Orange County Choppers was up for the challenge of building their first electric chopper for Siemens Building Technologies. It took them about a month to build the bike which included recycled materials, an advanced DC Motors Inc. series wound 8-inch motor, LED lighting by Siemens' Osram Sylvania business, 27 peak horsepower, a maximum speed of 100 mph and a range of 60 miles on one charge, and an onboard charger that can be plugged into any 110-volt outlet.

In addition, according to the Electrical Wholesaling article, “Siemens developed a compatible smart grid-ready charger that communicates with the utility to enable charging when the electricity is most affordable.” This is just another way Siemens shows they are one of the greenest in the business. Daryl Dulaney, president and CEO of Siemens Building Technologies said, “We wanted to build this unique chopper to raise environmental awareness and reflect what the 69,000 employees of Siemens USA are doing to help America stay on the cutting edge of tomorrow's green economy.” If you had not noticed in my previous blogs; I am all for green business.

The EW article mentions the American Chopper episode featuring the Siemens Smart Chopper will air on TLC October 22, 2009. However Orange County Choppers’ website has this episode listed for November 5, 2009 so be on the look out. If you are planning to attend any energy and industrial trade shows and conferences in the next few months you may just get a chance to see the Siemens Smart Chopper in person! But after that it will be auctioned off in 2010 with proceeds going to a charitable cause benefiting the environment (of course!). Props to OCC and Siemens.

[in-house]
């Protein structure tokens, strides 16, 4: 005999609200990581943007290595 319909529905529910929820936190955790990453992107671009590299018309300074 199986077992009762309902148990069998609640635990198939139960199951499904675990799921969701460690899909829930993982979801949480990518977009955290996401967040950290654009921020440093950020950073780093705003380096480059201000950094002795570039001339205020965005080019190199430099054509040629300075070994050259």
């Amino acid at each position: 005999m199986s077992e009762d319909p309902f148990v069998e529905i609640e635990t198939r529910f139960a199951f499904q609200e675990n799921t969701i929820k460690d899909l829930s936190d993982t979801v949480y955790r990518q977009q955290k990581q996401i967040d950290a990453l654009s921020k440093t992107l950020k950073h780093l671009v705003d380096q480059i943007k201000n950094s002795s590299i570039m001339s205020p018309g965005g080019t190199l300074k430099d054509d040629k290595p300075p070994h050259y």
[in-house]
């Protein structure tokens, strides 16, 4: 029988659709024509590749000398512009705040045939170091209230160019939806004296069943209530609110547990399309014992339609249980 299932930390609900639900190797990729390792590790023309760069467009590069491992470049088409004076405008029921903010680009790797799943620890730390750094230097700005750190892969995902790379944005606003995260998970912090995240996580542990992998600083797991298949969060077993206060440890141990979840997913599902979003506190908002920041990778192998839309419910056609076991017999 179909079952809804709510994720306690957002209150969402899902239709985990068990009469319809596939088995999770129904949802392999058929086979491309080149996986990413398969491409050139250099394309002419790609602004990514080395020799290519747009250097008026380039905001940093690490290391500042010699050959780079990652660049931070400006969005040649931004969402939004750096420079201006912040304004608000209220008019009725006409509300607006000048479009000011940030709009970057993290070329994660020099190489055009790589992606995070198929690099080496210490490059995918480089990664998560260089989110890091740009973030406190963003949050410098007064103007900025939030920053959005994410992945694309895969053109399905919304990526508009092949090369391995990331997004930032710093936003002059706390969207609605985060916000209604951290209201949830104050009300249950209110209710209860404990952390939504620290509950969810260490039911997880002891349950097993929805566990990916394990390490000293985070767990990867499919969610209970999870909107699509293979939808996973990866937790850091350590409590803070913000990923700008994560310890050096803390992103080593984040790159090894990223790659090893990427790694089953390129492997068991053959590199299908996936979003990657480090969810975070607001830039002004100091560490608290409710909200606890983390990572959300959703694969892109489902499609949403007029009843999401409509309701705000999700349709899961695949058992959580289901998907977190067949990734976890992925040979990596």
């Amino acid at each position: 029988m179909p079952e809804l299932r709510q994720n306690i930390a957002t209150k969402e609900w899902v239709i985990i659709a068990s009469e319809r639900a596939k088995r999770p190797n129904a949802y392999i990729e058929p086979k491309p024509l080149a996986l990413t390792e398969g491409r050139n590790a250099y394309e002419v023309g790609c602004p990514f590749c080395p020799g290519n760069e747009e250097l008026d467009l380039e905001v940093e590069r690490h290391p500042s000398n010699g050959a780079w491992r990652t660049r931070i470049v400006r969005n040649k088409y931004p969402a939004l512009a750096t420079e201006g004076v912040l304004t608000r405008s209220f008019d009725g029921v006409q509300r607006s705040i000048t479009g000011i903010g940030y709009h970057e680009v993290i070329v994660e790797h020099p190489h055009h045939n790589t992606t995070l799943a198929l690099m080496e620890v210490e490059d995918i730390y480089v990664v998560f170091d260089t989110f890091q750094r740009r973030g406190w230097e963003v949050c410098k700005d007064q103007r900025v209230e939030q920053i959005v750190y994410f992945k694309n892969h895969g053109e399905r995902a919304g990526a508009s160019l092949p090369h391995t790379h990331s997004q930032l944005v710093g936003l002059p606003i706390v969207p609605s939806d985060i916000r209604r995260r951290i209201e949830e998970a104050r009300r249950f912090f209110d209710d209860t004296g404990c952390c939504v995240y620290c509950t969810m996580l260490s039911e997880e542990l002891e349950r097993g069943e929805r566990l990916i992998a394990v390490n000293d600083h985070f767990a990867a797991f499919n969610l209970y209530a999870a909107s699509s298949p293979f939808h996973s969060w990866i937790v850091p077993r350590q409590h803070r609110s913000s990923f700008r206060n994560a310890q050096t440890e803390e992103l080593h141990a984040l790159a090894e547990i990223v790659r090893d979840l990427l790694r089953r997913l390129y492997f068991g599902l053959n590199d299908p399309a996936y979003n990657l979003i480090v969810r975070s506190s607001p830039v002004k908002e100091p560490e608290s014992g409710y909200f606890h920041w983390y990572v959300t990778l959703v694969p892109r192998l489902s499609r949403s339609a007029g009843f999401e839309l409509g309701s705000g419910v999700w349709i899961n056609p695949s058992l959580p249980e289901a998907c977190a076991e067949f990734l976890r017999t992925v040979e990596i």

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Maybe you are thinking about abandoning email for your next sourcing project? Are you wondering how to get started using e-tools to run a RFP or Reverse Auction? Have you recently used E-tools for a sourcing project and did not get the supplier participation that you expected? What changes do you need to make in your sourcing process when you adopt e-tools?

E-sourcing tools automate parts of your sourcing process and provide a central repository for your suppliers, RFP’s and supplier bids. At the conclusion of the bid process, e-tools will provide you with reports that you can use to analyze the results of the event. You can test out free tools at WhyAbe.com or ThomasNet.com.

Many people think that the e-tool will do the work for them. Frequent mistakes Buyers make with e-RFx’s are:

1. Forget to invite suppliers
2. Don’t contact suppliers before sending RFx invitation
3. Don’t invite the right suppliers or the right person at the supplier
4. Include poor specifications
5. Make sure the supplier’s are comfortable with the tool